Altered phenotype and function of blood dendritic cells in multiple sclerosis are modulated by IFN-β and IL-10


Dr Yu-Min Huang, Neuroimmunology Unit, Division of Neurology, Huddinge University Hospital, Karolinska Institute, Stockholm, Sweden.  E-mail:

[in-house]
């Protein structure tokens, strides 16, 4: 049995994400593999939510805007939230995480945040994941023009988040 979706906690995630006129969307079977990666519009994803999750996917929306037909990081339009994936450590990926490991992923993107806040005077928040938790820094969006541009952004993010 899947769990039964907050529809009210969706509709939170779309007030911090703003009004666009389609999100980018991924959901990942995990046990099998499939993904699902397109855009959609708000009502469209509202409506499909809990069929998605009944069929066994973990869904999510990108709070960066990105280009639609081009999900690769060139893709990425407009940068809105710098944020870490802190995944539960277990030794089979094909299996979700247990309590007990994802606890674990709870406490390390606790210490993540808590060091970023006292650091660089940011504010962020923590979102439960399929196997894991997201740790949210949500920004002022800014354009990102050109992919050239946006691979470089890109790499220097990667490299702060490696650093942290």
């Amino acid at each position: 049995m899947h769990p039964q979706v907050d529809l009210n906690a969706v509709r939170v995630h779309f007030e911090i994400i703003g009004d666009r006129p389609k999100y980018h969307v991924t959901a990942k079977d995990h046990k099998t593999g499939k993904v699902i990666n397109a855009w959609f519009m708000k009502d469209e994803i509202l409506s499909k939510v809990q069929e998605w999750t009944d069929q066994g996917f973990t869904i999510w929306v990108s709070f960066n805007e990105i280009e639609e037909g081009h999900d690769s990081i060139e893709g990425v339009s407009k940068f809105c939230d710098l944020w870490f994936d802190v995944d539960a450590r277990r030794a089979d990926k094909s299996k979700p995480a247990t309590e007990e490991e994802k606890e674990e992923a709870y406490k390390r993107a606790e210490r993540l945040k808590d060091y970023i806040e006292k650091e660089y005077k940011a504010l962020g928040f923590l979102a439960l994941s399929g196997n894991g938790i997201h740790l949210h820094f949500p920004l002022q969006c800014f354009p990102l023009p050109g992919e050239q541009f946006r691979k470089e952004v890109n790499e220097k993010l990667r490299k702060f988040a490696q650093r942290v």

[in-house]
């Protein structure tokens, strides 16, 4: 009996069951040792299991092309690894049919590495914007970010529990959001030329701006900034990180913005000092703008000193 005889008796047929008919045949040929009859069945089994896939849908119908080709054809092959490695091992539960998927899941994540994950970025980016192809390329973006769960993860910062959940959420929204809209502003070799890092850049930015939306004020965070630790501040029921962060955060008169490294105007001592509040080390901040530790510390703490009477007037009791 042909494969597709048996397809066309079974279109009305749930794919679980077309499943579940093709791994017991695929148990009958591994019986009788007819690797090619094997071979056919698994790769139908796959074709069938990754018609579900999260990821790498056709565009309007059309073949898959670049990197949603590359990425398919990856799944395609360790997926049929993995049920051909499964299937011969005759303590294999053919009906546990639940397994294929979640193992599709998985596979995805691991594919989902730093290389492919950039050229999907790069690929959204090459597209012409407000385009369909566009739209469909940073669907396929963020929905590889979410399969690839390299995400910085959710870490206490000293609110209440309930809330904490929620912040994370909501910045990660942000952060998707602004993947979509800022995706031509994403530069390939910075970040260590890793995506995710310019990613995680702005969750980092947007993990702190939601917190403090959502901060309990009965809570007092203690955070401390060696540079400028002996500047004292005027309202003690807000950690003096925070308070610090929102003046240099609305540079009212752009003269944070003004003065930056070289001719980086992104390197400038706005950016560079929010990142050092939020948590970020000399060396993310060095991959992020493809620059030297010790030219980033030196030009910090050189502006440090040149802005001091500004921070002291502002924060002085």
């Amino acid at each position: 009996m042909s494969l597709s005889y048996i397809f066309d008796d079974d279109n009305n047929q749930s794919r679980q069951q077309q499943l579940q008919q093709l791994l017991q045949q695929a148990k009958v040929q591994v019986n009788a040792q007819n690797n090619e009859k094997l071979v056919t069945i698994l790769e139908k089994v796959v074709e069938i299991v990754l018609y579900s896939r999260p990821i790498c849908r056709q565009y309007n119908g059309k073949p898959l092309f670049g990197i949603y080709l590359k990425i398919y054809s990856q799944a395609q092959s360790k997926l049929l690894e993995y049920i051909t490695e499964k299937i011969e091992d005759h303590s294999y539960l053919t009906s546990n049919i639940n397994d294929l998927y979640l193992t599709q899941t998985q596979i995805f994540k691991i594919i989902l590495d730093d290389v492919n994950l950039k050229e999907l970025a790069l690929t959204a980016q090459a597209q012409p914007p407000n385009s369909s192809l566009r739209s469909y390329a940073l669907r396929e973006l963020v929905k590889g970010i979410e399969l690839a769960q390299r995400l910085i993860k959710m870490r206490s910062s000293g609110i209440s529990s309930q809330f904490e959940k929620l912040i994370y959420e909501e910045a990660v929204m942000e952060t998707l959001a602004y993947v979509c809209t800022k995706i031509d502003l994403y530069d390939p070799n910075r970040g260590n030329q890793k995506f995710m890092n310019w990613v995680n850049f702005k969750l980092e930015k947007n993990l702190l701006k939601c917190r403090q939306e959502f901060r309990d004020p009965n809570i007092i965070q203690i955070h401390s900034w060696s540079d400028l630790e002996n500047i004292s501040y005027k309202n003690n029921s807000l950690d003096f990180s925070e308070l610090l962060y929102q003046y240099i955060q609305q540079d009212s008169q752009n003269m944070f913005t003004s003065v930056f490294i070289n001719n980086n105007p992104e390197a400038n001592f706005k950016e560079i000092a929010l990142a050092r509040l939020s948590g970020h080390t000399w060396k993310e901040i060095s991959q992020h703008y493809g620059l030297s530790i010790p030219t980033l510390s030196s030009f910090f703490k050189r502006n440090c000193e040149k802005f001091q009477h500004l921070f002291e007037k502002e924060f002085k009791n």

Multiple sclerosis (MS) is assumed to result from autoaggressive T cell-mediated immune responses, in which T helper type 1 (Th1) cells producing cytokines, e.g. IFN-γ and lymphotoxin promote damage of oligodendrocyte-myelin units. Dendritic cells (DCs) as potent antigen presenting cells initiate and orchestrate immune responses. Whether phenotype and function of DCs with respect to Th1 cell promotion are altered in MS, are not known. This study revealed that blood-derived DCs from MS patients expressed low levels of the costimulatory molecule CD86. In addition, production of IFN-γ by blood mononuclear cells (MNCs) was strongly enhanced by DCs derived from MS patients. IFN-β and IL-10 inhibited the costimulatory capacity of DCs in mixed lymphocyte reaction (MLR) and showed additive effects on suppression of IL-12 production by DCs. Correspondingly, DCs pretreated with IFN-β and IL-10 significantly suppressed IFN-γ production by MNCs. IFN-β in vitro also upregulated CD80 and, in particular, CD86 expression on DCs. In vitro, anti-CD80 antibody remarkably increased, while anti-CD86 antibody inhibited DC-induced IL-4 production in MLR. We conclude that DC phenotype and function are altered in MS, implying Th1-biased responses with enhanced capacity to induce Th1 cytokine production. In vitro modification of MS patients' DCs by IFN-β and IL-10 could represent a novel way of immunomodulation and of possible usefulness for future immunotherapy of MS.